Wednesday, June 03, 2015

The Moral Imperative of Music Education

The Spirit of Harmony Foundation, Todd Rundgren’s non-profit organization, supports the moral imperative of music education and music performance for youth. They advocate for music education, beginning at the earliest age possible, offered in schools or as after-school programs. The Foundation weaves together the social, biological, economic, and academic benefits accrued to students who are involved in consistent instrument-based music education. They believe in providing opportunities for personal development and self-expression through the support of music and music education for young people regardless of socioeconomic status, geographic location, or ability.
Todd Rundgren is a musician, songwriter, and record producer. In nearly 50 years as a bellweather of the music industry, Rundgren has produced an abundant and diverse range of recordings, as a solo artist and as a member of the band Utopia and various collaborations including Ringo’s All-Starr Band.
Arkansas Educational TV produced the piece below about the Symposium for the Moral Imperative of Music Education, hosted by The Clinton School of Public Service with title sponsorship from The NAMM Foundation.

Music in Schools - Richard Page

"I can only say that music in schools really helped define me...concert choir, band, all these things were just such an inspiration, really gave me a direction, gave me a knowledge of what I wanted to do with my life, so I cannot say more of how important is to have music in schools"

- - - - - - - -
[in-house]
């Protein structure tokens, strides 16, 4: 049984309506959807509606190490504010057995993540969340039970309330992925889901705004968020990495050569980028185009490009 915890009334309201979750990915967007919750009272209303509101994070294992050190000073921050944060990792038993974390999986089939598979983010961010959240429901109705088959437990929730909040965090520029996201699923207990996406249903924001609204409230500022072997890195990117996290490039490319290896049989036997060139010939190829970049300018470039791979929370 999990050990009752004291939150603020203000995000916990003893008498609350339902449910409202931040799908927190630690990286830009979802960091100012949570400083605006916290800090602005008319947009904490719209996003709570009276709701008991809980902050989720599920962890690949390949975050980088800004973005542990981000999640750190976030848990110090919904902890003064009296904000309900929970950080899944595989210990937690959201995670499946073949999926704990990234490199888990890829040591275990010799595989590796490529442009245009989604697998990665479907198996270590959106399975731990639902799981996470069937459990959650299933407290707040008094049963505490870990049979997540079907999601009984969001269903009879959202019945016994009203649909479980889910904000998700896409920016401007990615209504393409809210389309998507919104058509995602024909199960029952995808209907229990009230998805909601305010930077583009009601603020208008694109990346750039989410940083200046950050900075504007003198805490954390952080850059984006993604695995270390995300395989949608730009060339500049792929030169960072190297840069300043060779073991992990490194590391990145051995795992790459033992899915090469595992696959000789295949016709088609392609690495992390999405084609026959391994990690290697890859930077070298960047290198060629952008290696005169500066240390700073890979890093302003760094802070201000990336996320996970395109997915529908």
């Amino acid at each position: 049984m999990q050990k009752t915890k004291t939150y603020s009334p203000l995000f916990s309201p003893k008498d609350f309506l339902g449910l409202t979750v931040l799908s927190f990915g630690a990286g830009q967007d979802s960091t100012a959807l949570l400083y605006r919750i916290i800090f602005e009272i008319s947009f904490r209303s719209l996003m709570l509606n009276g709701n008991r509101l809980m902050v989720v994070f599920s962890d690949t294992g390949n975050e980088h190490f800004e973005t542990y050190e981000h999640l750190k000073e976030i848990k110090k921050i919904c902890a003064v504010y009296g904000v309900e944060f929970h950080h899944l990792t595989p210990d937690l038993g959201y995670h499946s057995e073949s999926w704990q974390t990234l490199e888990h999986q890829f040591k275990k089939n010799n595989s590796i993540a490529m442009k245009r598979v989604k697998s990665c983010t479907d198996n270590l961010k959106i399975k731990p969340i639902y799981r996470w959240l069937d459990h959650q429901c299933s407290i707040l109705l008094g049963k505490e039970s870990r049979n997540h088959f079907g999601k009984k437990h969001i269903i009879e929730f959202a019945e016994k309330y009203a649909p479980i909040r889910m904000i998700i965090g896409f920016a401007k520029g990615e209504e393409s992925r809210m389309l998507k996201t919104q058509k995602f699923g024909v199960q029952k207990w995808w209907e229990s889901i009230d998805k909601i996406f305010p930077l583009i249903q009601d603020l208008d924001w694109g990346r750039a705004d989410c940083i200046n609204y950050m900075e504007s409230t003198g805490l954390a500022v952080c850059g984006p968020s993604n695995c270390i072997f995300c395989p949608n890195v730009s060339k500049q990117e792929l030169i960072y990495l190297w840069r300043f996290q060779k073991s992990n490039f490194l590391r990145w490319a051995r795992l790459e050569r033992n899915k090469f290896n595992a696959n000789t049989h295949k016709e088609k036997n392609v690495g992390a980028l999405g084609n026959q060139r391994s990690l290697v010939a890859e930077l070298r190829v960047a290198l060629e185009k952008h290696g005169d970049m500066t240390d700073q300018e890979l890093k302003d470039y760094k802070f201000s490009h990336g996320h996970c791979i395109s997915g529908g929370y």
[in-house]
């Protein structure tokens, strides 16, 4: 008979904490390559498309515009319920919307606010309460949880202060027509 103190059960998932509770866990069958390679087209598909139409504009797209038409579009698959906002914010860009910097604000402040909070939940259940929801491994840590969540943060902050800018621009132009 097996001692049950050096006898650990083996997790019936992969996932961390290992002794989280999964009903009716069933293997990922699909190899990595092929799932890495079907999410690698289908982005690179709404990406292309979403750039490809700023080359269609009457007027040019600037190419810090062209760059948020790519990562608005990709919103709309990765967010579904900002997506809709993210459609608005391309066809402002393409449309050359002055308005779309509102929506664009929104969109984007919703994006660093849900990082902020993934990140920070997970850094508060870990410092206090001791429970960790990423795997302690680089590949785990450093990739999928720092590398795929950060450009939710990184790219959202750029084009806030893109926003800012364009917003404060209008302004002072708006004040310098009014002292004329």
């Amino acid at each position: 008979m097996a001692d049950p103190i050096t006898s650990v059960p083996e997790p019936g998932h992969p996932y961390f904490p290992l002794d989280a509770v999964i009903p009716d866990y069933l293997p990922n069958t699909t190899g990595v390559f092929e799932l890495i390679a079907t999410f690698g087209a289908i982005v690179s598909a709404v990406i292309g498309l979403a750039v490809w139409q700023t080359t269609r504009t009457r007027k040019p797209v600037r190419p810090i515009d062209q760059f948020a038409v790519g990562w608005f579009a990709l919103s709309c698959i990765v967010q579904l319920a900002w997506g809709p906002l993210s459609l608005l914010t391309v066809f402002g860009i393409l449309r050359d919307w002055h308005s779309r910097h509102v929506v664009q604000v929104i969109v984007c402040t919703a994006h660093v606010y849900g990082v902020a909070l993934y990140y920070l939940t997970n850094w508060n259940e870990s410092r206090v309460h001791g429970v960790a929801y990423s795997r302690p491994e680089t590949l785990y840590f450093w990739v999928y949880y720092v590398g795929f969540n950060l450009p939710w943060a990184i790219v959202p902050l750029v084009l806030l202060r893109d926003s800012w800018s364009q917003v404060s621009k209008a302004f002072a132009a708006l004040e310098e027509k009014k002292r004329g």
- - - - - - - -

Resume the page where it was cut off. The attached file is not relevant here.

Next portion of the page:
As a member of Ringo's All-Starr Band, Richard Page shares his thoughts on music, the important role his parents played and his early music education.

Tuesday, June 02, 2015

Rehabilitation through the Arts

Rehabilitation through the Arts was founded in Sing Sing in 1996. Today, they work in five New York State prisons with innovative programs in theatre, dance, creative writing, voice and visual art. RTA is dedicated to using the creative arts as a tool for social and cognitive transformation behind prison walls. Originally Rehabilitation Through The Arts was the dream of a few men in Sing Sing who wanted to write and produce a play and needed help putting it all together. It was a play about subjects they knew only too well: gangs, violence, drugs and HIV/AIDS, but it was also about remorse, redemption and hope. It celebrated the human spirit and the goodness that is in each and every one of us. It became the foundation for RTA. The arts can change lives!

Monday, June 01, 2015

STEM and the Liberal Arts Were a Power Couple...

... Let’s Get Them Back Together!
In its ancient origins, the liberal education featured science as an abstract elective rather than a practical subject that would net you a job. Science was studied for stimulation, to attempt to grasp truths about the universe. The current mindset that science leads to a career while English and other liberal arts are subjects for stimulation is a very modern concept. Journalist Fareed Zakaria explains that we should continue to prioritize liberal arts and subjects such as English, history, and rhetoric for the same reasons why our predecessors valued science before it became practical or fashionable to do so (from Big Think)
Fareed Zakaria has been called “the most influential foreign policy adviser of his generation” (Esquire). He is author of the new book "In Defense of a Liberal Education".